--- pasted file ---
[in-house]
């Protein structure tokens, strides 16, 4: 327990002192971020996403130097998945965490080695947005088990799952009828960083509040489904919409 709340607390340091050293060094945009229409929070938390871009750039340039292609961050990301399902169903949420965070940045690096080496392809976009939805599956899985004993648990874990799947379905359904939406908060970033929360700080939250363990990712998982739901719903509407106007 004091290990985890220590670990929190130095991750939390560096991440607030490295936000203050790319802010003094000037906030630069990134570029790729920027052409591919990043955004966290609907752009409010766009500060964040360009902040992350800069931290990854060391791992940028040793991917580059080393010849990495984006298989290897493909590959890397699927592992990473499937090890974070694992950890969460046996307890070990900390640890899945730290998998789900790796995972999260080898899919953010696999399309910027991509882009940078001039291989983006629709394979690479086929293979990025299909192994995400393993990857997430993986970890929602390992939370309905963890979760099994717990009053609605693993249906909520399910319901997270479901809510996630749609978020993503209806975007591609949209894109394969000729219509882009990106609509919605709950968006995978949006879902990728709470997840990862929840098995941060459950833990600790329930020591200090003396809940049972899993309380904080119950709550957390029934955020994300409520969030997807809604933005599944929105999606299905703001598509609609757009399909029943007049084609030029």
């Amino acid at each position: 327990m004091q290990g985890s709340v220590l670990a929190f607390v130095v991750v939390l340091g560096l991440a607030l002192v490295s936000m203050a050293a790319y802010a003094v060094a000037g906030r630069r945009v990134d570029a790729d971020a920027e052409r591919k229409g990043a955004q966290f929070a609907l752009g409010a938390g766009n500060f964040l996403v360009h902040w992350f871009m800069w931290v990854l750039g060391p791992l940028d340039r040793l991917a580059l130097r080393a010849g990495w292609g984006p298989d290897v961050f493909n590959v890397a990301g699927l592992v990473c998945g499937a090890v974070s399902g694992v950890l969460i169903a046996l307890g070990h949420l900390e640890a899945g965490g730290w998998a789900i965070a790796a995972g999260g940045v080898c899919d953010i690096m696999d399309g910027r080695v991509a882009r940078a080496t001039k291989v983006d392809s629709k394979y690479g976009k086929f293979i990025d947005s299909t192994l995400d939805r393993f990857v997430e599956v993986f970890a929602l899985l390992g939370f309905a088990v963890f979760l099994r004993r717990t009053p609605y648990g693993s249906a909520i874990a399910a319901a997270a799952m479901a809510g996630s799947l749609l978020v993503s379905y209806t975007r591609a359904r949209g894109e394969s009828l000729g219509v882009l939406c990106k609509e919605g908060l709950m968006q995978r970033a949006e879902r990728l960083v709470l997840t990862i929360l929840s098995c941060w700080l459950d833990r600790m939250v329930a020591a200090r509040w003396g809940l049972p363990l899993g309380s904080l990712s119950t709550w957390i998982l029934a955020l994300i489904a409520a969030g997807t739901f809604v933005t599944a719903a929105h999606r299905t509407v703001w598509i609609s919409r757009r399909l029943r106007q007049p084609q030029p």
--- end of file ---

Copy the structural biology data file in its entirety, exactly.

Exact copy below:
[in-house]
């Protein structure tokens, strides 16, 4: 327990002192971020996403130097998945965490080695947005088990799952009828960083509040489904919409 709340607390340091050293060094945009229409929070938390871009750039340039292609961050990301399902169903949420965070940045690096080496392809976009939805599956899985004993648990874990799947379905359904939406908060970033929360700080939250363990990712998982739901719903509407106007 004091290990985890220590670990929190130095991750939390560096991440607030490295936000203050790319802010003094000037906030630069990134570029790729920027052409591919990043955004966290609907752009409010766009500060964040360009902040992350800069931290990854060391791992940028040793991917580059080393010849990495984006298989290897493909590959890397699927592992990473499937090890974070694992950890969460046996307890070990900390640890899945730290998998789900790796995972999260080898899919953010696999399309910027991509882009940078001039291989983006629709394979690479086929293979990025299909192994995400393993990857997430993986970890929602390992939370309905963890979760099994717990009053609605693993249906909520399910319901997270479901809510996630749609978020993503209806975007591609949209894109394969000729219509882009990106609509919605709950968006995978949006879902990728709470997840990862929840098995941060459950833990600790329930020591200090003396809940049972899993309380904080119950709550957390029934955020994300409520969030997807809604933005599944929105999606299905703001598509609609757009399909029943007049084609030029």
């Amino acid at each position: 327990m004091q290990g985890s709340v220590l670990a929190f607390v130095v991750v939390l340091g560096l991440a607030l002192v490295s936000m203050a050293a790319y802010a003094v060094a000037g906030r630069r945009v990134d570029a790729d971020a920027e052409r591919k229409g990043a955004q966290f929070a609907l752009g409010a938390g766009n500060f964040l996403v360009h902040w992350f871009m800069w931290v990854l750039g060391p791992l940028d340039r040793l991917a580059l130097r080393a010849g990495w292609g984006p298989d290897v961050f493909n590959v890397a990301g699927l592992v990473c998945g499937a090890v974070s399902g694992v950890l969460i169903a046996l307890g070990h949420l900390e640890a899945g965490g730290w998998a789900i965070a790796a995972g999260g940045v080898c899919d953010i690096m696999d399309g910027r080695v991509a882009r940078a080496t001039k291989v983006d392809s629709k394979y690479g976009k086929f293979i990025d947005s299909t192994l995400d939805r393993f990857v997430e599956v993986f970890a929602l899985l390992g939370f309905a088990v963890f979760l099994r004993r717990t009053p609605y648990g693993s249906a909520i874990a399910a319901a997270a799952m479901a809510g996630s799947l749609l978020v993503s379905y209806t975007r591609a359904r949209g894109e394969s009828l000729g219509v882009l939406c990106k609509e919605g908060l709950m968006q995978r970033a949006e879902r990728l960083v709470l997840t990862i929360l929840s098995c941060w700080l459950d833990r600790m939250v329930a020591a200090r509040w003396g809940l049972p363990l899993g309380s904080l990712s119950t709550w957390i998982l029934a955020l994300i489904a409520a969030g997807t739901f809604v933005t599944a719903a929105h999606r299905t509407v703001w598509i609609s919409r757009r399909l029943r106007q007049p084609q030029p």